Depending on the state’s regulations, chemical crop protection options may be limited or not available altogether. Fortunately, biological control agents (BCAs) provide a desirable solution for pest control and prevention. In essence, we are fighting fire with fire by implementing insects and mites that naturally target the pests we do not want to feed on our plants. There is a wide range of BCAs on the market that can effectively control specific pests (Table 2).

Proper use of BCAs can greatly reduce or eliminate the use of pesticides, and there are even biological-based pesticides that are compatible with most BCA species. BCAs require a proactive strategy in which action is taken prior to pest presence or at the first sign of pest presence. BCAs are most successful by preventing the buildup of pest populations and can be applied to the crop in various ways (e.g., bulk releases, slow-releasing sachets, blister packs and breeder piles). It is also important to recognize that releases must be planned and executed over the entire crop cycle.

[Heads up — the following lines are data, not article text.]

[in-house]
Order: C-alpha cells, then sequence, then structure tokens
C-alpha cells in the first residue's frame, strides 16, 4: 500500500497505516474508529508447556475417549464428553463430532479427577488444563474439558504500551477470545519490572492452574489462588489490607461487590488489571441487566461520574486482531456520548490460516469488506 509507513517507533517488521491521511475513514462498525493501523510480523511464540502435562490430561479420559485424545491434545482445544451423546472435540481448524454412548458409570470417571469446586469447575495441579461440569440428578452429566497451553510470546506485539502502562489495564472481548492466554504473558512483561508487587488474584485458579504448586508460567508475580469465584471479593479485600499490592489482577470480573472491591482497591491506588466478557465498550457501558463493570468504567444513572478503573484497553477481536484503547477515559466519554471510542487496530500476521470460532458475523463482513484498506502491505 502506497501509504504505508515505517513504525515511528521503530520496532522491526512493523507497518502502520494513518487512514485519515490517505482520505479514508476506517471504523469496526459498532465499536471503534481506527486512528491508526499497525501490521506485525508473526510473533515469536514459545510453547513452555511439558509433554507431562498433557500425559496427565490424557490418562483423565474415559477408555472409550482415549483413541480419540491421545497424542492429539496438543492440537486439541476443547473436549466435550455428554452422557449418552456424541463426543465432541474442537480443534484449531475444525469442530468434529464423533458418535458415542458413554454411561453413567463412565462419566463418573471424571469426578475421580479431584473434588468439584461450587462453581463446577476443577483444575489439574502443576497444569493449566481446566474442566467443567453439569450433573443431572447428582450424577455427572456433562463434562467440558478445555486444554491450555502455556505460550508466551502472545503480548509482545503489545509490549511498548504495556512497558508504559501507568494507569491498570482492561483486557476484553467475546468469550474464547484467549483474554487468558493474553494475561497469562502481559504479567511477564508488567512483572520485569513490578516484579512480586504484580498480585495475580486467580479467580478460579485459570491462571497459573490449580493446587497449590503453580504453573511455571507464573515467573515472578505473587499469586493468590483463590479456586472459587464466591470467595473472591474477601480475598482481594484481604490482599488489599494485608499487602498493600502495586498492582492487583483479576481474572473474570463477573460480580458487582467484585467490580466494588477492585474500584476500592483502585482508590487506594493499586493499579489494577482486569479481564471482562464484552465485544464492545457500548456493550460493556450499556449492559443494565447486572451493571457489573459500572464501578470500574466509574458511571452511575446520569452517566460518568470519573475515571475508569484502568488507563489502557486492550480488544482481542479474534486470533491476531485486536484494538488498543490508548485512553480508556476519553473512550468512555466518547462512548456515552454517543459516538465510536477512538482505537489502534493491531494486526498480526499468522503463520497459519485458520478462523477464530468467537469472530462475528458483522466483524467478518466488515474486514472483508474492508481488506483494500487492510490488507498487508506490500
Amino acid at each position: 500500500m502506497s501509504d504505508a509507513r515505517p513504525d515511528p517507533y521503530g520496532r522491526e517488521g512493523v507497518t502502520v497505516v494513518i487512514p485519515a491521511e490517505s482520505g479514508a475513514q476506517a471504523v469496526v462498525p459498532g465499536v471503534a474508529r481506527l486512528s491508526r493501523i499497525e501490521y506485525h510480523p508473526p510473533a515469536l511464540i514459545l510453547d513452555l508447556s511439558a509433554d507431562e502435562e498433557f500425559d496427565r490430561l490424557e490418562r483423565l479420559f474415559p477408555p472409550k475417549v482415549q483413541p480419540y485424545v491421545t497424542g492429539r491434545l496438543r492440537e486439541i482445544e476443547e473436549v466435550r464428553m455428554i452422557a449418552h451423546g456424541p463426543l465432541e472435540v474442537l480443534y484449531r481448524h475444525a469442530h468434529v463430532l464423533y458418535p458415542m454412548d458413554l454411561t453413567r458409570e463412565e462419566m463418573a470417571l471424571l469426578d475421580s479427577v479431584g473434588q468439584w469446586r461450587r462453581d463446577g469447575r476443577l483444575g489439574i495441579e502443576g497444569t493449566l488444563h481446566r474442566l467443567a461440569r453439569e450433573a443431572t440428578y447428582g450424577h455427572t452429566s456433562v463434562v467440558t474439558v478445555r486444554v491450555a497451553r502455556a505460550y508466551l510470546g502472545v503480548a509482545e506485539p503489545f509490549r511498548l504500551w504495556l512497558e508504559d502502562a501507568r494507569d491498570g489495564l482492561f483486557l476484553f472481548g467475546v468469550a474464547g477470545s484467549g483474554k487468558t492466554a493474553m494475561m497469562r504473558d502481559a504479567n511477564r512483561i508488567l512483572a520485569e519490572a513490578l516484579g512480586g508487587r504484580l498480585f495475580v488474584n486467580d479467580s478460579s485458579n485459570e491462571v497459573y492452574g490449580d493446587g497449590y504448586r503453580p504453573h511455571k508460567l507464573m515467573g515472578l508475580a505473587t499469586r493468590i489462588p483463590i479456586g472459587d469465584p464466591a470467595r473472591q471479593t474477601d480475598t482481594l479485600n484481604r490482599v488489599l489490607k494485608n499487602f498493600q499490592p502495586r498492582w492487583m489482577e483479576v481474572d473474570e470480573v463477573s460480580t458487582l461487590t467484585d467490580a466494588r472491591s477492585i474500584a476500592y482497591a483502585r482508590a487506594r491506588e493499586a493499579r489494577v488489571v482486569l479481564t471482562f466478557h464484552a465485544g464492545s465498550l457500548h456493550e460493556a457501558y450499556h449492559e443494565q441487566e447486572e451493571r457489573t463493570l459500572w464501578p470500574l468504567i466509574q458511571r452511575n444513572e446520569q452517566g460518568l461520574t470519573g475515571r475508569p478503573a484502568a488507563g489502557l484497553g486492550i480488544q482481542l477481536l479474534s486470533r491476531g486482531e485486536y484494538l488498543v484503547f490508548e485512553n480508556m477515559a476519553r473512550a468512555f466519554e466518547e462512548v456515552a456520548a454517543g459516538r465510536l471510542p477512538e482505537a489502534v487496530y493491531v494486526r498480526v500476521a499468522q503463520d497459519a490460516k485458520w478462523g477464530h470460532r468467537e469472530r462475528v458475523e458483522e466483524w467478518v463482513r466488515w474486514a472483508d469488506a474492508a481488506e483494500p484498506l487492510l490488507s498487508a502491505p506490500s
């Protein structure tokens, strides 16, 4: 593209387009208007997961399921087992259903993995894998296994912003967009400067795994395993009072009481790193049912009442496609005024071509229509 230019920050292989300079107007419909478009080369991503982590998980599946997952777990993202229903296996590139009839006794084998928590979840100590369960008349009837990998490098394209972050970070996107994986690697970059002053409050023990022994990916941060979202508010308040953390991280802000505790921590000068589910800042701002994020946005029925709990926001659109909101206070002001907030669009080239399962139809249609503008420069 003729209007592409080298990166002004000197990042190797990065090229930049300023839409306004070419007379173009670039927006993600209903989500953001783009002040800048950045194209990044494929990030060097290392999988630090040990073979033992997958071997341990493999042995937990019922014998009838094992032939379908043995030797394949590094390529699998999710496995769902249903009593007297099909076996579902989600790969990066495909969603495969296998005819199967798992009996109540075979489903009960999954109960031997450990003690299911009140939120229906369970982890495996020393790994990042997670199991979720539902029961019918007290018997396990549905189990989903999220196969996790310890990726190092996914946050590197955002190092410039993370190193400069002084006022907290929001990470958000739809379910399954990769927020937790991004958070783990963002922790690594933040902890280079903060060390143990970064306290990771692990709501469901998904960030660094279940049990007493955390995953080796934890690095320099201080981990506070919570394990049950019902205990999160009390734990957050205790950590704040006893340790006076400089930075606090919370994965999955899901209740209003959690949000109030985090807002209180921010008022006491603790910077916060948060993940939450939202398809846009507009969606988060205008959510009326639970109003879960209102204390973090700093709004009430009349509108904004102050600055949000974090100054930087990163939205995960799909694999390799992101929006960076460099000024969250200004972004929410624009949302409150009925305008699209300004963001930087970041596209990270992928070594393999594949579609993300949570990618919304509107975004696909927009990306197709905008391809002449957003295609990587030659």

biological options for hemp
Table 2. Biological Control Uses

Sanitation

Sanitation should be an ongoing process both between and during crop cycles. Clear and repeatable procedures should be in place to prevent the spread of pests that become introduced and/or established during production. Since control measures are often limited during active crop production, complete sanitation between crops is one of the best protective protocols an indoor hemp producer can employ.

Hemp russet mite damage
Figure 3. Hemp russet mite damage on foliage and flower.

Choosing an effective cleaner and sanitizer as well as applying them appropriately is crucial to starting off clean between cycles. Hard surface and irrigation line sanitation between crops will drastically limit pest and disease carryover to future crops and help to limit development of algae/biofilm. Insect and mite pests look for any surfaces to cling to when their food source is being taken away such as when rooms are being emptied for harvest. During this time, thorough sanitation of benching, floors, walls, irrigation lines and any containers or other crop supports that will be reused should take place.

Scouting